Making the Case: Congress Should Pass New Authorization for Use of Force Against ISIS


The Islamic State of Iraq and al Sham (ISIS), a violent extremist movement, grew out of the ashes of Al Qaeda in Iraq and the Syrian civil war.1 ISIS has advanced across the border between Iraq and Syria and is now seizing military bases and holding territory throughout the region. 

At the request of the Iraqi government, President Obama has sent over 1,500 military advisors into Iraq and conducted over 150 airstrikes there to break the ISIS momentum, to protect U.S. personnel and save thousands of Iraq’s religious minorities.2 On September 10, 2014, President Obama announced a four-part plan for an expanded effort against ISIS. This plan will include: (1) a systematic campaign of airstrikes against ISIS; (2) increased military assistance to forces on the ground; (3) a regional political effort to work with allies; and (4) a humanitarian assistance to populations targeted by ISIS.3

The President welcomed Congressional support for this effort and affirmed “we are strongest as a nation when the President and Congress act together.”4

I believe we are strongest as a nation when the President and Congress work together. So I welcome congressional support for this effort in order to show the world that Americans are united in confronting this danger

President Obama, September 10, 2014. 

Now is the time for Congress to consider and pass legislation that provides necessary tailored authorization for the nation’s effort against ISIS.

1. Left unchecked, ISIS will grow to threaten the US.

ISIS already controls about 13,000 square miles (roughly the size of Massachusetts), spanning territory in Iraq and Syria, and wields a fighting force of between 20,000 and 31,500 fighters.5

ISIS is growing and could threaten us at home if left unchecked. 

ISIS also commands substantial resources, including cash reserves estimated to be in the hundreds of millions of dollars (much of it looted and stolen) and daily revenue of $3 million from largely criminal activities.6 Reports also indicate ISIS has captured 30-40 Soviet made tanks, dozens of U.S. made HMMWVs, Mine Resistant Ambush Protected (MRAP) vehicles, mortars and anti-tank missile launchers as well as hundreds of small arms from Iraqi armed forces warehouses.7 

ISIS has shown no restraint in dealing with civilian populations, acting with the most heinous violence and brutality. Its fighters have slaughtered and kidnapped civilians throughout the territory under its control. Further, it has trumpeted the beheading of two American journalists, James Foley and Steven Sotloff 8, and British aid worker David Haines.

While US intelligence officials have not identified specific plots to strike inside the U.S., ISIS leaders have threatened the US and our allies.9 Many of ISIS’ fighters have European or American passports, making it easier for them to return home.10 In order to stop this growing threat to the region—and eventually the United States—Congress should pass an Authorization for the Use of Military Force (AUMF) for action specifically against ISIS as a component of a broader political plan for Iraq and Syria. But in so doing, Congress must act strategically and deliberately.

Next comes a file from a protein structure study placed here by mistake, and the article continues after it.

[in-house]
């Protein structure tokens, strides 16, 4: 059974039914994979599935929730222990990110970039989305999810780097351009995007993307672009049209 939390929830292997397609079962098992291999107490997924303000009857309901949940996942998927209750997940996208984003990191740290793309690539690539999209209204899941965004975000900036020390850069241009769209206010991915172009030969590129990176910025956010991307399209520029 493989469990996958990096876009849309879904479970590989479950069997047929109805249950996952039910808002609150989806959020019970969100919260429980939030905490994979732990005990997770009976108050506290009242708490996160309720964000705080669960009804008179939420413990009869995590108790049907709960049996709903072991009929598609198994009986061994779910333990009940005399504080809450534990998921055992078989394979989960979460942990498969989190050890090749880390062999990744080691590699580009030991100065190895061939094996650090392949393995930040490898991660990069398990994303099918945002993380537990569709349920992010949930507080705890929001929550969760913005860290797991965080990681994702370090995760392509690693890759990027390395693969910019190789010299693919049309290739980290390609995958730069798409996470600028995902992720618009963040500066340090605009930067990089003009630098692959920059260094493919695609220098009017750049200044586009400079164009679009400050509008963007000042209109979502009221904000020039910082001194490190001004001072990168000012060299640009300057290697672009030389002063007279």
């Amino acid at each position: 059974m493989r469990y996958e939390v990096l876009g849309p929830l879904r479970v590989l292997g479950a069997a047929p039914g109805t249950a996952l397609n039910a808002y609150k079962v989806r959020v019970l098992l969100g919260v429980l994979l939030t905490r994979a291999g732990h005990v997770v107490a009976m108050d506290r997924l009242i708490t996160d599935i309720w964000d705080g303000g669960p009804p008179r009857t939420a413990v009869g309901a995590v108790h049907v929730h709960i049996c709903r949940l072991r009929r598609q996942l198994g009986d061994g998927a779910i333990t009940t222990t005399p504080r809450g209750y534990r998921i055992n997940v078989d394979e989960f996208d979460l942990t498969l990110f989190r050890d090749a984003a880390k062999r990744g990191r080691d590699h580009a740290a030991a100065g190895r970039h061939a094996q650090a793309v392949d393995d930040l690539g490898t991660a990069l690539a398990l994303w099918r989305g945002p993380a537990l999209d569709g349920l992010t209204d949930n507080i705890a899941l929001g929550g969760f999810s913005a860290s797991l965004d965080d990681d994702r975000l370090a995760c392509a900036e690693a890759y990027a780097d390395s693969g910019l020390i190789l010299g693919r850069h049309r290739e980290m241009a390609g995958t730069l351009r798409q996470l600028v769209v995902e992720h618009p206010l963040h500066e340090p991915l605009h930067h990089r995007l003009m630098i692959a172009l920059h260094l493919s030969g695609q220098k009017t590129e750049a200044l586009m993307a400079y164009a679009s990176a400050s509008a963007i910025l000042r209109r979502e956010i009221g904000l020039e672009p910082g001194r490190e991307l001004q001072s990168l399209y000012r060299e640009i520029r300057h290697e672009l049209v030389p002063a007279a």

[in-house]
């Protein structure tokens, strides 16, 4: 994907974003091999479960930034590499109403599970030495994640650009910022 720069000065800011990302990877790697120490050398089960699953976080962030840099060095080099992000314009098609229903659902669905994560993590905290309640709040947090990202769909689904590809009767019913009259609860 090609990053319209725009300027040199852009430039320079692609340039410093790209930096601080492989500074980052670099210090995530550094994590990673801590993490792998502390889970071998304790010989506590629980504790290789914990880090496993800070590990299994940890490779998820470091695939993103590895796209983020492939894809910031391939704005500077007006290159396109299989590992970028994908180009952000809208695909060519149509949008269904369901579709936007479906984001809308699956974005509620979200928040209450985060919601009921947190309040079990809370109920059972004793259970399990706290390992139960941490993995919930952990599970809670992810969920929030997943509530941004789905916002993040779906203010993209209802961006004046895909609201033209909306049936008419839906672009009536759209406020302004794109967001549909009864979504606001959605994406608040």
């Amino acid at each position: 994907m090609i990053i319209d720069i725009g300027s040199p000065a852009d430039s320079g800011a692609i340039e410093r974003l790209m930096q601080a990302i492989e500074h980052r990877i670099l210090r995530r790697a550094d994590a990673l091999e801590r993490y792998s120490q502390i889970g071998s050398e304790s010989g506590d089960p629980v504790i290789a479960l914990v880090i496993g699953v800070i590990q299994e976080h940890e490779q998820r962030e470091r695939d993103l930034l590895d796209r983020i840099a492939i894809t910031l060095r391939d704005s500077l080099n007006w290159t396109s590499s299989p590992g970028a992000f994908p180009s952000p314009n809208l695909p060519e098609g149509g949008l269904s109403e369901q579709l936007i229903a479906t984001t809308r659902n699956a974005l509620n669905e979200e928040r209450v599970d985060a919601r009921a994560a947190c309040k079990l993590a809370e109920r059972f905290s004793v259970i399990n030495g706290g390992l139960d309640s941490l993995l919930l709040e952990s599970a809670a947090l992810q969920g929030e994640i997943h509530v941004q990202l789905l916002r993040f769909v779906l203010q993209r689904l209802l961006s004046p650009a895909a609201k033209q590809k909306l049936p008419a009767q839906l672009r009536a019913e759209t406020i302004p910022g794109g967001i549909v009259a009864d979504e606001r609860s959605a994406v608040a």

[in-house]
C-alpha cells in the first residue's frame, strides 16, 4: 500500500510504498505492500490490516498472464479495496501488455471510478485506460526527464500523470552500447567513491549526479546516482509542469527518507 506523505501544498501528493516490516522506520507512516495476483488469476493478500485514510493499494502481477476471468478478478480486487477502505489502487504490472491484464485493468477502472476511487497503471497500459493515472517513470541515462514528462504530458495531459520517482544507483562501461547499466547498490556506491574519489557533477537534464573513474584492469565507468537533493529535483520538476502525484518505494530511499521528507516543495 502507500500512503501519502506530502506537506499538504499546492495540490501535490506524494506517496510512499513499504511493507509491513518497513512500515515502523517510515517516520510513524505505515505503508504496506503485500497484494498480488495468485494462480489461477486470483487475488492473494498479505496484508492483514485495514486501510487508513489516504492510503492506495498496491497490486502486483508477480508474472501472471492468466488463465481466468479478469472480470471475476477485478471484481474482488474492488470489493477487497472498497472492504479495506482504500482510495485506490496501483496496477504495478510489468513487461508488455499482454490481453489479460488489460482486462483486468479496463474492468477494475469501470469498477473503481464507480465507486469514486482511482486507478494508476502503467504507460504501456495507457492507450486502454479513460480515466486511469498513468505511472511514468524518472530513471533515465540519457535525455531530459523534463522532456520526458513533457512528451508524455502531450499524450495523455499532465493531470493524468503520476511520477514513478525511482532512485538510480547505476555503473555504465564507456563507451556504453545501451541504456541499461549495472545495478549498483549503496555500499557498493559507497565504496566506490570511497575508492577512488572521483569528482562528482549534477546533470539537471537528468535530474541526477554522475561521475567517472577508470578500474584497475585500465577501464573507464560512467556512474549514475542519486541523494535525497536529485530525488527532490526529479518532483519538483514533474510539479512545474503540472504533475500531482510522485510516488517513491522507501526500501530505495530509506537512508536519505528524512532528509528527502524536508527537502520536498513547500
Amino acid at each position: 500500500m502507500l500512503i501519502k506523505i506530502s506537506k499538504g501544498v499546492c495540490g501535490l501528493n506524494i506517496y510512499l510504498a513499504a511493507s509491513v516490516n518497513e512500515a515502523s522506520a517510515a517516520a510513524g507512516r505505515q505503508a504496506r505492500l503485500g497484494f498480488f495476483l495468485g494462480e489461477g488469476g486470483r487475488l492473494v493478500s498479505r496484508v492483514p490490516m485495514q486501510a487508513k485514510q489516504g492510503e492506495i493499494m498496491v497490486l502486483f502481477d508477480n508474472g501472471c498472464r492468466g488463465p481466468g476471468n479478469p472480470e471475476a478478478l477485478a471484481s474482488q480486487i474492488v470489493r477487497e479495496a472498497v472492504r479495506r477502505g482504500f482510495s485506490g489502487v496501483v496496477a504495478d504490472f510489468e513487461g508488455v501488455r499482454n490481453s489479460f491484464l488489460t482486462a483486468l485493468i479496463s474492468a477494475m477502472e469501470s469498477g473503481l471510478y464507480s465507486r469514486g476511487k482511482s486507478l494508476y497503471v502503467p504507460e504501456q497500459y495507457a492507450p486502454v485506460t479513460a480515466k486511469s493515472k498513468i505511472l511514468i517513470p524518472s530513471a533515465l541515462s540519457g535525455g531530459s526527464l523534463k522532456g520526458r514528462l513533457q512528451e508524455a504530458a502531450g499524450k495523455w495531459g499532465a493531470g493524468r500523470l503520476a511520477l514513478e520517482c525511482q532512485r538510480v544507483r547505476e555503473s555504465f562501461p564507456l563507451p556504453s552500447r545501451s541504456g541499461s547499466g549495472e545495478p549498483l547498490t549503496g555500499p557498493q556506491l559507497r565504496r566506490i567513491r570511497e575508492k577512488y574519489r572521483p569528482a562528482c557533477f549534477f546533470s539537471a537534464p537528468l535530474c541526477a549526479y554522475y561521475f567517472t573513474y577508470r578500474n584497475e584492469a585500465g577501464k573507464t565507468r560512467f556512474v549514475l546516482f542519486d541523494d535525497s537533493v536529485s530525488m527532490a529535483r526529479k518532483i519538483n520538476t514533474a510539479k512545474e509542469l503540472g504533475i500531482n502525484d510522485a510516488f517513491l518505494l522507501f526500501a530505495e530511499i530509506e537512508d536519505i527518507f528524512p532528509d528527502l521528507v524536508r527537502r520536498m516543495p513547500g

2. Because defeating ISIS will be a difficult, long-term effort, it is incumbent on Congress to pass a new authorization for the use of force. 

In his September 10 remarks, the President asserted that he has all the authority he needs to attack ISIS under the 2001 AUMF and with his constitutional authority.11 Some legal experts have raised concerns about relying on the 2001 AUMF, because ISIS is not an associated force of al Qaeda and did not exist at the time that authorization was passed.12 13

Key Members Calling for An Authorization Vote

Whether one believes that the President currently has full authority, limited authority, or no authority to act against ISIS, Congress should provide a new, specific AUMF against ISIS.14 
The President has welcomed such action, and he has asked that Congress update the AUMF to address emerging terrorist threats.15

Given the threat ISIS poses to the region, and potentially to the US, Congress should provide specific authorization for use of force against the group for three reasons:

  1. The campaign against ISIS will not be over quickly. We will have victories and suffer setbacks. Before our military engages in a sustained and difficult conflict, America’s leaders should reach consensus about the need to send our troops into harm’s way.
  2. Congress will have to repeatedly make decisions about action against ISIS, from funding the military, to reprogramming existing funds, to explaining the campaign to their constituents. Members of Congress should be on record with their position on a war of this magnitude.16